Against Oblivion: Native Indian Peoples and the Identity of the United States

Against Oblivion: Native Indian Peoples and the Identity of the United States
Fecha de publicación: 
7 January 2024

North American cinema produced and disseminated a classic genre that, in most countries of the world, Cuba included, would acquire outstanding popularity starting in the late 1940s, still maintaining its presence through television. Based on the real basis of continental expansion and the rise of capitalism in the United States, in the pre-monopoly stage, it entertained and fascinated audiences, with an attractive format. Thus, a vision took root in the culture of that nation and beyond its borders, which, behind the brave and heroic image of settlers who moved on horseback in pursuit of the conquest of virgin territories and felled opponents, hid and distorted the process of dispossession, ethnocide and extermination of the native North American peoples. This promoted a fallacious conception of American identity, which the world would accept as legitimate.

These are the familiar cowboy films - or Westerns, also known as westerns or cowboys -, the first of which came to light at the beginning of the last century, in still silent cinema, in black and white, but which they universalize and reach their top splendor later, with sound and color, exposing landscapes that highlighted meadows, plains, mountains, forests, rivers, wild and desert environments, with an infinite blue sky and an intense sun, all of which served as framework to scenarios that were repeated over and over again. Isolated ranches, typical towns, in which there were no shortage of saloons, with drinks, card games, fights, duels and shootings, nor banks, which would be robbed, or the sheriff's office, commissioner or sheriff, with its corresponding cell, improvised gallows and eventual hangings, along with characters such as the barber, who functioned at the same time as a dentist, and the undertaker. Idealizing honest gunmen or vigilantes, supposedly defenders of order and citizen tranquility, who faced gang members, as well as the gallant military troops of the Cavalry, with their blue uniforms, as symbols of the fight of the civilizing and enlightened spirit against barbarism of the Indians, such films spread a model of individualistic society in which the law of the strongest prevailed. The stereotyped vision of the several Indian tribes (Apaches, Navajos, Comanches, Sioux, among the best known), whose copper skin gave rise to the discriminatory label of “redskins”, characterized with a ferocity and cruelty justifying their massive and brutal extermination, a degrading racist pattern would be established that was added to the prototype of the black-skinned slave, of African origin. Like the other side of the same coin: that of intolerance a and white supremacy.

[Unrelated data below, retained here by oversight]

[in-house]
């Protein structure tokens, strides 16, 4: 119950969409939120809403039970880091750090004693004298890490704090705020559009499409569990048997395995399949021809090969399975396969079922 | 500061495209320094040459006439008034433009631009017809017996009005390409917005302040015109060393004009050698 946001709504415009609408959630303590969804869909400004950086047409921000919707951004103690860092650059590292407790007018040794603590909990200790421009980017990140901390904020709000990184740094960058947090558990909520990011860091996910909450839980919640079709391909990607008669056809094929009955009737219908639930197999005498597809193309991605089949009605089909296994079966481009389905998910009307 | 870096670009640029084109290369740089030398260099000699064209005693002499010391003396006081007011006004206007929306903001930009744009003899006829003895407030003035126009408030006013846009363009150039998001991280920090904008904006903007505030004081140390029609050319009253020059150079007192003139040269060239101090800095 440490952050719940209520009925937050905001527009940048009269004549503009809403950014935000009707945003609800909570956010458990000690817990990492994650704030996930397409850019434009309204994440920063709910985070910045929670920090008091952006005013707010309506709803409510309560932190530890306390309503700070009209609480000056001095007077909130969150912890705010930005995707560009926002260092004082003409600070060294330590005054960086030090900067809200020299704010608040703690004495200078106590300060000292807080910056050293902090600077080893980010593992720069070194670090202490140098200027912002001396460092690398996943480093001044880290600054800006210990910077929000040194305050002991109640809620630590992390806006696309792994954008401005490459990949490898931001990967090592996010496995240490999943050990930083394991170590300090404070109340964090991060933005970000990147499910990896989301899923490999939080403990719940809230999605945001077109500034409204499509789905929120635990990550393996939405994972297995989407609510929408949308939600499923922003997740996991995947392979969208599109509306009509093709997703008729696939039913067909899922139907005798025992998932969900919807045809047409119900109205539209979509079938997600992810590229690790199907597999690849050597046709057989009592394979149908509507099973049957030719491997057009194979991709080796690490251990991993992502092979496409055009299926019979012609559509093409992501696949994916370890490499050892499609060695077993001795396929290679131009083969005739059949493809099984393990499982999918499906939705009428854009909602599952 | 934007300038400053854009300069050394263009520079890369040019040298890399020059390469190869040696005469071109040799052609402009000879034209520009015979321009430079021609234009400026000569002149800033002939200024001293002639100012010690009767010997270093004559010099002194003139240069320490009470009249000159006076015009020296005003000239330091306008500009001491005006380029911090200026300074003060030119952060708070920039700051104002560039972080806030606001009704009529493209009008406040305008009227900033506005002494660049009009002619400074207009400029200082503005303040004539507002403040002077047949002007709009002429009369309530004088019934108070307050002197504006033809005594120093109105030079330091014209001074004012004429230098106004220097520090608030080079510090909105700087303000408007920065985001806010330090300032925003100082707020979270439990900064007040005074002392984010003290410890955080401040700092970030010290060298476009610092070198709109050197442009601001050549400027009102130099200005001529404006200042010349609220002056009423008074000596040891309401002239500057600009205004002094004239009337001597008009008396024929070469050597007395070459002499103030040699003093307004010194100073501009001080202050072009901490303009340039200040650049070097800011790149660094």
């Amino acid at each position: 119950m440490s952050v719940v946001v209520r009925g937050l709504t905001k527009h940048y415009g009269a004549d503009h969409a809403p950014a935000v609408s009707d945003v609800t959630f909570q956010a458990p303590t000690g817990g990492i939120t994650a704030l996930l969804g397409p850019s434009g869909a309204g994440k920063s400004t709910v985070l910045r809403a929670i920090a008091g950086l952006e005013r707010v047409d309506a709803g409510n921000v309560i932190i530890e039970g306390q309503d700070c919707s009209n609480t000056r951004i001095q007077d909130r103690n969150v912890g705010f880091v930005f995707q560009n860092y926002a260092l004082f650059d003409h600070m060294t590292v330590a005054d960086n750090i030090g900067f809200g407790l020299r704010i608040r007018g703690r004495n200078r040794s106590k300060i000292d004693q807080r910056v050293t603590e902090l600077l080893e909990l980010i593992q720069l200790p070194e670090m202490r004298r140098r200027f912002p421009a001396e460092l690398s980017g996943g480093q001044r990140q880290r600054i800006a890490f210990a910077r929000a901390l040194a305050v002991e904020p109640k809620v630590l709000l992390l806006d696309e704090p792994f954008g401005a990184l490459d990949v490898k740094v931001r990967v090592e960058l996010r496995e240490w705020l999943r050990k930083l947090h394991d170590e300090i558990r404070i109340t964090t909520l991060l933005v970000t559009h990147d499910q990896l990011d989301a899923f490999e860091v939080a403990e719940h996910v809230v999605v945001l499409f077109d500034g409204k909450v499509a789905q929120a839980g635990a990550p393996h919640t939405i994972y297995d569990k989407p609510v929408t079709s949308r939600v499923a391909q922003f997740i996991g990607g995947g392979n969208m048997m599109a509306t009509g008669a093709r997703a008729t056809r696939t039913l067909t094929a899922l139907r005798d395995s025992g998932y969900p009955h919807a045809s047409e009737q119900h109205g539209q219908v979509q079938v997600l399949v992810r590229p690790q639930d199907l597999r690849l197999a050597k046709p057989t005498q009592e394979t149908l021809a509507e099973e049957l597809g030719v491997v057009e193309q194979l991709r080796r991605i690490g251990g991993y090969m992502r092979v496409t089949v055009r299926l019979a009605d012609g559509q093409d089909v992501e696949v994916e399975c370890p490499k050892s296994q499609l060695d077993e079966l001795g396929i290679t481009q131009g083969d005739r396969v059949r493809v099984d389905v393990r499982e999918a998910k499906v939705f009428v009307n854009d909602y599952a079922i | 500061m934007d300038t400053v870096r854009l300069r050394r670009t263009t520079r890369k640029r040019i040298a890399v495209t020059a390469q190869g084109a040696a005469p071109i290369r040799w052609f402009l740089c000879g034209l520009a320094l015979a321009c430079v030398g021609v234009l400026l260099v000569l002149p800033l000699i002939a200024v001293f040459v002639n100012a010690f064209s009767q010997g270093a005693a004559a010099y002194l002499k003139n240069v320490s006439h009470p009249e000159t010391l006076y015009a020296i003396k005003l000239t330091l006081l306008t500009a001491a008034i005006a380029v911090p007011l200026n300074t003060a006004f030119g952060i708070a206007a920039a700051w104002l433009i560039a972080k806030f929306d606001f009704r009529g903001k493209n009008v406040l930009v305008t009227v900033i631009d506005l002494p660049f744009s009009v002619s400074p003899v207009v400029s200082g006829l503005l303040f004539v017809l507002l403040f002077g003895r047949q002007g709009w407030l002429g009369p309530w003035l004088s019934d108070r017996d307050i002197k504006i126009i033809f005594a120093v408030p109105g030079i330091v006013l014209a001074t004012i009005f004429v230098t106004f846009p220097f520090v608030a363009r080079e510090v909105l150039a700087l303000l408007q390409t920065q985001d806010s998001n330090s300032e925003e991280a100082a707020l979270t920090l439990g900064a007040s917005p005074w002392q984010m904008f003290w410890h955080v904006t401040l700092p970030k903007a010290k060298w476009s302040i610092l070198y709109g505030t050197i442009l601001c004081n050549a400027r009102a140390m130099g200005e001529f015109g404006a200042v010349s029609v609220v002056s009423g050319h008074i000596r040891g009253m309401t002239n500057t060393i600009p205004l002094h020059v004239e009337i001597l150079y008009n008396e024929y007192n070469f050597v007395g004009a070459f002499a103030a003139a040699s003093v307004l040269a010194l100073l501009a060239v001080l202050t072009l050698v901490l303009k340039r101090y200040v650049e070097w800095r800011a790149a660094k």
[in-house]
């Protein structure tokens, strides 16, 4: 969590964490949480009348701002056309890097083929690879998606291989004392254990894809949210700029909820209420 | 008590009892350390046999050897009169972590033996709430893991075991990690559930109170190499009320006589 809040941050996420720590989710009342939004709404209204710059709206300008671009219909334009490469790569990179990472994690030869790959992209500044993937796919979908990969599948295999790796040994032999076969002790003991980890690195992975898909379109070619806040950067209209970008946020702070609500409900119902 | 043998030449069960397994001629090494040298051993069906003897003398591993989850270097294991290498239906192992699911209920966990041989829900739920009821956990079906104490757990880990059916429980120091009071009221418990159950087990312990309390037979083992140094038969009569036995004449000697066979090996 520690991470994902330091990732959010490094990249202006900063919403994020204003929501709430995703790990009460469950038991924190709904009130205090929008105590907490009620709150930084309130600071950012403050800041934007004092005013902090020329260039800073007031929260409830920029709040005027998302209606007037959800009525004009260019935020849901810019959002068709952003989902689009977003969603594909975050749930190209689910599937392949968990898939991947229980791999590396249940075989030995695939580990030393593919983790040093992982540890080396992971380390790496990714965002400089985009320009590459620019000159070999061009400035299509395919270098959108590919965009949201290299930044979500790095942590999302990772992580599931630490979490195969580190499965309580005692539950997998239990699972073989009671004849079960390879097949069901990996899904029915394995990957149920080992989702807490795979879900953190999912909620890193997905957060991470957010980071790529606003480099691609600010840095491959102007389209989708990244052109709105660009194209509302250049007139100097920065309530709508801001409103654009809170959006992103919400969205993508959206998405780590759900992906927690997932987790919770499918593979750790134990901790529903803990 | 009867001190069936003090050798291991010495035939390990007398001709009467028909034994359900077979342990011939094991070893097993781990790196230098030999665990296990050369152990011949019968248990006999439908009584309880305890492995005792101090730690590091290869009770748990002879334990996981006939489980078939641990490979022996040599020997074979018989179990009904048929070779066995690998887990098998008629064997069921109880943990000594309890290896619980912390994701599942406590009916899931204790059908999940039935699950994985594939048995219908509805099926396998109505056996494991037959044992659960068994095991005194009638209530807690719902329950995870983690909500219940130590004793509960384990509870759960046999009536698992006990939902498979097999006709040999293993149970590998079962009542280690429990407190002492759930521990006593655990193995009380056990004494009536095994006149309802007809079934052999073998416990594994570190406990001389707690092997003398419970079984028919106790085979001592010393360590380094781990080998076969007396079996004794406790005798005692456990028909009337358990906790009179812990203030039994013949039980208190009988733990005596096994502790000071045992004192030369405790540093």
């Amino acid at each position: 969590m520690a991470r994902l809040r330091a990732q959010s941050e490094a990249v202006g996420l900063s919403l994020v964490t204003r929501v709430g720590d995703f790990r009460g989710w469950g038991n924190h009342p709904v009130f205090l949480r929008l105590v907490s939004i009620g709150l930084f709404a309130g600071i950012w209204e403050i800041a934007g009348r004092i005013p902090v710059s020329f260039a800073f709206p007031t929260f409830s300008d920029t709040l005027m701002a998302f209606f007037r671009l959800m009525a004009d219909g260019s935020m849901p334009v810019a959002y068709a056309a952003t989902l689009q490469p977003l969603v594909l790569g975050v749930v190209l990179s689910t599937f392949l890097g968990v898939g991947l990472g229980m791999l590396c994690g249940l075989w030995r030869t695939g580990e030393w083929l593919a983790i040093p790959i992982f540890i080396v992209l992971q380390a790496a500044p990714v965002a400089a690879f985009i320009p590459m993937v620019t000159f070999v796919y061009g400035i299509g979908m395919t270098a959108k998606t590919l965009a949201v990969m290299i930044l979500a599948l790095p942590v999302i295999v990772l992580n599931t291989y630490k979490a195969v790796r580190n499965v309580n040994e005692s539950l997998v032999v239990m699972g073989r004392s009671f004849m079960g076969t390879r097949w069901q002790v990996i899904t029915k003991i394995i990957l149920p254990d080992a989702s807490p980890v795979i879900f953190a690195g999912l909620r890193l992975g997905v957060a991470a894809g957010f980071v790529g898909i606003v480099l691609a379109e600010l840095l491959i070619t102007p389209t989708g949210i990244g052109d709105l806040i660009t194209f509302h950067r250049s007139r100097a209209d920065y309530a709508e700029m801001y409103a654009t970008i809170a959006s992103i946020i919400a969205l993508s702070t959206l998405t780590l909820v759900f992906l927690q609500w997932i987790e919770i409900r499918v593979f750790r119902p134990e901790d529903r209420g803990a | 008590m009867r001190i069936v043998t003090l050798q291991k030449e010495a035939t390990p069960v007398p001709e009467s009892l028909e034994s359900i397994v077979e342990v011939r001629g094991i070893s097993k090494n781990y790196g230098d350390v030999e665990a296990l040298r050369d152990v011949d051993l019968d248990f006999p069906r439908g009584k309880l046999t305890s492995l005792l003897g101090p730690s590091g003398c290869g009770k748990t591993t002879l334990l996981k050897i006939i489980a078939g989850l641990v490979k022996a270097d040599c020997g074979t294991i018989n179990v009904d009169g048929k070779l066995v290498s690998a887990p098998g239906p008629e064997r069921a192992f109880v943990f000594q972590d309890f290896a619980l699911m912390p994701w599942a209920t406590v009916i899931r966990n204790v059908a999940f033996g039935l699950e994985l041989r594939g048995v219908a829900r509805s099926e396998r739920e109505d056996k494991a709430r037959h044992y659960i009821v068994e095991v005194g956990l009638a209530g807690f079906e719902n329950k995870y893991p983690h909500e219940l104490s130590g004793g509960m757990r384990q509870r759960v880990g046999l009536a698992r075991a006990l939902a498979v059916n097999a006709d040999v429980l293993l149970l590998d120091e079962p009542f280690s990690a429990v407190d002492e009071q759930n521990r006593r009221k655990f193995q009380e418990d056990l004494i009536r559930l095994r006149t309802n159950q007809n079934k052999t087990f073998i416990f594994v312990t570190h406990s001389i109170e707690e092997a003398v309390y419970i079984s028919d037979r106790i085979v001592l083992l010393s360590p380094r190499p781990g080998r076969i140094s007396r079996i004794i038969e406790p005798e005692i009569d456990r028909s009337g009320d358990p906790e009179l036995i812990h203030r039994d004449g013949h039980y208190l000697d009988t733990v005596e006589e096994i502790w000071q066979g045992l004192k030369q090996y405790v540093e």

With an approximate figure that today ranges between 6 and 9 million, according to 2020 census records and subsequently updated statistical estimates, between 2022 and 2023 - which do not allow more precise details -, the native Indian population, belonging to some 570 tribes, which They represent less than 3% of the inhabitants in the United States, living mainly in areas called reservations, where they were located in the last decade of the 19th century. The state with the highest concentration is California, while the town with the largest population is located around the city of New York, in communities often co-opted by the American way of life, where casinos operate and where the figure of the Indian it’s exploited in a degrading way, for tourist purposes, through religious shows, with traditional dances and songs. Such territories are inherently sovereign, although it’s a limited sovereignty, as they are legally dependent on the North American federal government. In terms of human rights, the Indian has not stopped being discriminated against, nor has they achieved full social integration. The current reality of these native peoples, decimated and subjected, continues to reproduce relations of segregation and domination, although reactions of cultural and legal resistance are not totally absent, which do not achieve the capacity to convene or support on a national scale.